President Donald Trump announced an unspecified surge of troops in Afghanistan to “kill terrorists” and “defeat the enemy” during a primetime address Monday night to soldiers at Fort Myer, Virginia, at the same time rejecting nation-building and promising “principled realism.”
The president also touted a regional strategy, warning that he expects more responsibility from Pakistan and reaching out for more help from India to crush the Taliban, al-Qaeda, ISIS, and 17 other organizations in the region that the U.S. regards as terrorists.
“Terrorists, take heed: America will never let up until you are dealt a lasting defeat,” Trump said, speaking nearly 16 years after President George W. Bush led the nation to war in Afghanistan following the 9/11 attacks.
“We will not talk about numbers of troops, or our plans for further military activities,” Trump said at another point, in a clear rebuke to his immediate predecessor, President Barack Obama.
Most reports ahead of the 25-minute speech said the president planned to send another 4,000 troops to bolster the 8,400 already in Afghanistan.
But he pointedly declined to specify a number. The primary goal of the stronger commitment, he said, will be to train and advise Afghan forces as a more formidable military.
While departing from a core plank of his campaign, Trump sounded like a candidate when he said, “I’m a problem solver. In the end, we will win.”
Initial response from conservative lawmakers and policy analysts was positive.
James Carafano, a national security expert at The Heritage Foundation, voiced support for the new policy.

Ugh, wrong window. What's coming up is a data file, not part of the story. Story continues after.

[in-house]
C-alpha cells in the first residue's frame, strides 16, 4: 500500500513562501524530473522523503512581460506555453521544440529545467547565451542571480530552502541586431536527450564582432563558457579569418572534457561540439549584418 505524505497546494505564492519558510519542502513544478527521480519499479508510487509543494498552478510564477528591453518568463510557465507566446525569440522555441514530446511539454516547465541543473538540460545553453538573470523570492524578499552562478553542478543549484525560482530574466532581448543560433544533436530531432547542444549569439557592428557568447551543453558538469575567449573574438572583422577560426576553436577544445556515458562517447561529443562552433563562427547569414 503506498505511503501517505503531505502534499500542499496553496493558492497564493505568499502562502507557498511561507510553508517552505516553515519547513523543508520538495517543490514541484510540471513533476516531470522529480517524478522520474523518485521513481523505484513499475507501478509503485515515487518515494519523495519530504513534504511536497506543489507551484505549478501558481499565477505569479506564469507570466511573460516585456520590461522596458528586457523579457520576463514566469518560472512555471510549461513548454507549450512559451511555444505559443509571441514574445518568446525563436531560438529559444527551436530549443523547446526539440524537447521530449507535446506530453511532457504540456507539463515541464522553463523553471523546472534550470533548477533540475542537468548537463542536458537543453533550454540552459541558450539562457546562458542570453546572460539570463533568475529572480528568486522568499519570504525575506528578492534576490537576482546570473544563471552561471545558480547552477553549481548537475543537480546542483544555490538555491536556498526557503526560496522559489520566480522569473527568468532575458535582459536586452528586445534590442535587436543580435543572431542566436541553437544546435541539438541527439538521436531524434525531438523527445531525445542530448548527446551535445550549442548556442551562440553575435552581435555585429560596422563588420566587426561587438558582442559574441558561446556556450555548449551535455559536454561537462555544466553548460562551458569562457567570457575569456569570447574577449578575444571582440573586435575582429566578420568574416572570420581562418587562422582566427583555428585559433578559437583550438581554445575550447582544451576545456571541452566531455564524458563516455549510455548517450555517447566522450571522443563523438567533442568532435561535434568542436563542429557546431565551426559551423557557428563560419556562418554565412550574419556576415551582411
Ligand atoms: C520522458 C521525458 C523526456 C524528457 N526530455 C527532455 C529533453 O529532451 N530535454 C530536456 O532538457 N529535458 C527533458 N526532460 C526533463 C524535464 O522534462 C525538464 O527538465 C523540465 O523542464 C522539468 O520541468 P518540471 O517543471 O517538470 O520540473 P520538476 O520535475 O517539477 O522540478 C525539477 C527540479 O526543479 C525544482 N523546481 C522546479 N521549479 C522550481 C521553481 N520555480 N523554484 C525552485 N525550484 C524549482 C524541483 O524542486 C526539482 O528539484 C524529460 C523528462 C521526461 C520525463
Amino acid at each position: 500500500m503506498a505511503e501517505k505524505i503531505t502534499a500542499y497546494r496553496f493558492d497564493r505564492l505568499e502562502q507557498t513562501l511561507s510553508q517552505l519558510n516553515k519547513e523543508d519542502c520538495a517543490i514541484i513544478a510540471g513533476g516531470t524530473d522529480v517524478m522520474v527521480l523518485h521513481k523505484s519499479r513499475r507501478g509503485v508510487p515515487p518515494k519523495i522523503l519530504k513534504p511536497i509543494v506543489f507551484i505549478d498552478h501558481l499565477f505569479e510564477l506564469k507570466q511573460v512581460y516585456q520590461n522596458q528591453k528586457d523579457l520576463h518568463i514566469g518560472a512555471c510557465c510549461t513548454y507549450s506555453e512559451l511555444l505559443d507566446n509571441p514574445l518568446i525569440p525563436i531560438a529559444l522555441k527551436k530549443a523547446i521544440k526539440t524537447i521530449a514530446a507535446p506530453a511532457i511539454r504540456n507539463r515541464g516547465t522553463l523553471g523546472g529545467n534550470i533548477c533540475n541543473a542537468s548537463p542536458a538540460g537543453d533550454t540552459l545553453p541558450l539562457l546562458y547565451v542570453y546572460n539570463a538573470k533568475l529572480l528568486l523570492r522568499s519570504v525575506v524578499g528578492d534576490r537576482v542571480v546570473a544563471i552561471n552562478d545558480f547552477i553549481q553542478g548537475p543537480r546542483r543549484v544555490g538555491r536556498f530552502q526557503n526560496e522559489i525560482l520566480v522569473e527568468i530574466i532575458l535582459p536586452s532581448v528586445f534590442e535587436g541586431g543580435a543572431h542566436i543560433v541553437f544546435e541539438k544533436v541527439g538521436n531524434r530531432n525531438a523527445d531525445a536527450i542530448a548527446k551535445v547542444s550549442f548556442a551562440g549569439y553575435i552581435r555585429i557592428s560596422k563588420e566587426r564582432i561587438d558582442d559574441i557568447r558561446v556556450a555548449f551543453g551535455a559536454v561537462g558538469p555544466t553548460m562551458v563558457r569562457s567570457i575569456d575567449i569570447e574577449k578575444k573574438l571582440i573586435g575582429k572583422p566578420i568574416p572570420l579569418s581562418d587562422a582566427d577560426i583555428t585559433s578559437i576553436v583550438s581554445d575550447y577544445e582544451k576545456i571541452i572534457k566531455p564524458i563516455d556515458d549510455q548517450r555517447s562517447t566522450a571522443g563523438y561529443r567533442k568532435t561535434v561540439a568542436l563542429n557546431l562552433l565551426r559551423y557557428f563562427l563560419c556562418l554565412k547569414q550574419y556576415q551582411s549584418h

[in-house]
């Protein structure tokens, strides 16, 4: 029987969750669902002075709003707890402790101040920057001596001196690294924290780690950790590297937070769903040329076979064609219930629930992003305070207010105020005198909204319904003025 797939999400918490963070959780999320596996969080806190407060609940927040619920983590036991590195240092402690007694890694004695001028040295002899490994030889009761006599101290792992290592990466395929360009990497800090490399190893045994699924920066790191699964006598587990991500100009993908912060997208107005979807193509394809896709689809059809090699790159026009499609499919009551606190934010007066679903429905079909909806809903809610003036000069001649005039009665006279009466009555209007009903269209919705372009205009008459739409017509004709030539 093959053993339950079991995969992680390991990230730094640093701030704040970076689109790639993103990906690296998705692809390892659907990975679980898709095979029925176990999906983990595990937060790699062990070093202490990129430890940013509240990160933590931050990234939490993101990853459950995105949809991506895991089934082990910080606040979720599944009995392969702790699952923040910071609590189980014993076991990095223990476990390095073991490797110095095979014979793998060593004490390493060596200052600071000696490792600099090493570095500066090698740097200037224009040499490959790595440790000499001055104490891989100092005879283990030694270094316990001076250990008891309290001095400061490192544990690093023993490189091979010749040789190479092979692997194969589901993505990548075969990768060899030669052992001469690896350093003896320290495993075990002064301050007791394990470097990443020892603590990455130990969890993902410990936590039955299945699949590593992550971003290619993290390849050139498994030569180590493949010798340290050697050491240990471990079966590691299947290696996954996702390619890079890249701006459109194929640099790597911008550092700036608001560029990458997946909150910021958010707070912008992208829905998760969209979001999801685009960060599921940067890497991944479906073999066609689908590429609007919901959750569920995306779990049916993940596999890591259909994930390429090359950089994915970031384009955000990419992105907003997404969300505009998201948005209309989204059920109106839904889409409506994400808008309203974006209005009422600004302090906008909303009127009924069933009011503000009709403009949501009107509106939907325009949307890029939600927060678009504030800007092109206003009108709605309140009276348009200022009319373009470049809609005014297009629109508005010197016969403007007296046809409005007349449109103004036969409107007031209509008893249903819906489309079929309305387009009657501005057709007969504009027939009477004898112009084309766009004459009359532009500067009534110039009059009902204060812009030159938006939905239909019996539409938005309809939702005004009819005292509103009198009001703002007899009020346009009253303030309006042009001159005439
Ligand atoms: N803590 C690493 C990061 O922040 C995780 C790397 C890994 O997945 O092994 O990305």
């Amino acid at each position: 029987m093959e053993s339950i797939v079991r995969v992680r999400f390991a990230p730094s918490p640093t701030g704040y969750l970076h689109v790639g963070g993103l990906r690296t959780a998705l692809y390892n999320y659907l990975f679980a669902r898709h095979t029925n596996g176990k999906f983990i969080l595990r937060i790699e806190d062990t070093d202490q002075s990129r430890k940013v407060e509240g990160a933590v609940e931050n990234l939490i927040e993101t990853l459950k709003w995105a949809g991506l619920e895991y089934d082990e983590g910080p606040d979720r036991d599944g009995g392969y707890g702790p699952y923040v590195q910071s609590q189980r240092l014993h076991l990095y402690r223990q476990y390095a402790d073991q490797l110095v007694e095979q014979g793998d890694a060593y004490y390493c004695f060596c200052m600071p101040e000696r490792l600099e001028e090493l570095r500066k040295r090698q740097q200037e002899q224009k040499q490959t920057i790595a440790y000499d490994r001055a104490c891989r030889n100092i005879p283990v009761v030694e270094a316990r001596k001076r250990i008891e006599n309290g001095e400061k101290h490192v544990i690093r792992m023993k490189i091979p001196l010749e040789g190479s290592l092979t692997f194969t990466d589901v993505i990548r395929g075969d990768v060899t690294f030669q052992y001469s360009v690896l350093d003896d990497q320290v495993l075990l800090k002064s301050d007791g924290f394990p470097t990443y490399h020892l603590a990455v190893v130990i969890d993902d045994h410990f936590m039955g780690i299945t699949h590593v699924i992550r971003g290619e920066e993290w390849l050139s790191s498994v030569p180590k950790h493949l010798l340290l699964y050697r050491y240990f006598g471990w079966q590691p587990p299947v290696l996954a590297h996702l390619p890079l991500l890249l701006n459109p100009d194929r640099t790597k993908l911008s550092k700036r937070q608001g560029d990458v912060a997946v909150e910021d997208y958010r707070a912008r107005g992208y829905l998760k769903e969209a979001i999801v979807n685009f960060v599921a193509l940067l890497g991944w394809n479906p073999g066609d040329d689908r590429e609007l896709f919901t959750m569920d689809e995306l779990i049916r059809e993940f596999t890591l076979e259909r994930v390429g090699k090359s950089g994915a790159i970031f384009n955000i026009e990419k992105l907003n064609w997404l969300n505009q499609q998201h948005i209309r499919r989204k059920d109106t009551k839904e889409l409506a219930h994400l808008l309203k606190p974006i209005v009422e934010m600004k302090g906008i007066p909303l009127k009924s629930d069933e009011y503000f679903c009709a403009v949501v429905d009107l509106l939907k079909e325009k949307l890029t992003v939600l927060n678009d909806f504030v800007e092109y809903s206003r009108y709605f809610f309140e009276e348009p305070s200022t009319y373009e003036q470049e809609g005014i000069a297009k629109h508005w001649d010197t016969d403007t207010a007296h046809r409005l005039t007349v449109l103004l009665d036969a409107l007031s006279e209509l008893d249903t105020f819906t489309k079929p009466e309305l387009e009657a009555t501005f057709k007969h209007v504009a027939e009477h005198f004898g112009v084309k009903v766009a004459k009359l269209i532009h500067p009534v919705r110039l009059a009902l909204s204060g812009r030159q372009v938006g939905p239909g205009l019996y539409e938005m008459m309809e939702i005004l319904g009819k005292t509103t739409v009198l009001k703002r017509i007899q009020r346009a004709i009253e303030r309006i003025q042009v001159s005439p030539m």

“An Afghanistan that is free, stable, and governable is in America’s best interest,” Carafano said in a prepared statement, adding: “Achieving that end can only be achieved with results on the ground–not by a calendar set by political expediency, and it can only be achieved by resetting America’s strategy in South Asia. The president was right to make a commitment to the American people to do the job right, and should remain committed to enhancing security in the region in the coming years.”
Six key takeaways from the president’s remarks:
1. A Change of Mind
Trump noted his position as a candidate for president, when he was opposed to escalating the conflict in Afghanistan.
Americans, he said, are “weary of war without victory.”
“My original instinct was to pull out, and historically I like following my instincts, but all of my life I heard that decisions are much different when you sit behind the desk in the Oval Office,” the president said.
“So I studied Afghanistan in great detail and from every angle. After many meetings, over many months, we held our final meeting last Friday at Camp David, with my Cabinet and generals, to complete our strategy.”
2. Three Conclusions
“I arrived at three fundamental conclusions about America’s core interests in Afghanistan,” the president said of the results of his meetings with military leaders and his national security team.
“First, our nation must seek an honorable and enduring outcome worthy of the tremendous sacrifices that have been made.”
He referred to the final departure of U.S. troops from Iraq in 2011, which he said led to the rise of the Islamic State, or ISIS, as well as the fact that Afghanistan was a safe haven for terrorists before 9/11.
“Second, the consequences of a rapid exit are both predictable and unacceptable,” Trump said, adding: “A hasty withdrawal would create a vacuum that terrorists–including ISIS and al-Qaeda–would instantly fill, just as happened before September 11.”
“Third and finally, I concluded that the security threats we face in Afghanistan and the broader region are immense. Today, 20 U.S.-designated foreign terrorist organizations are active in Afghanistan and Pakistan – the highest concentration in any region of the world.”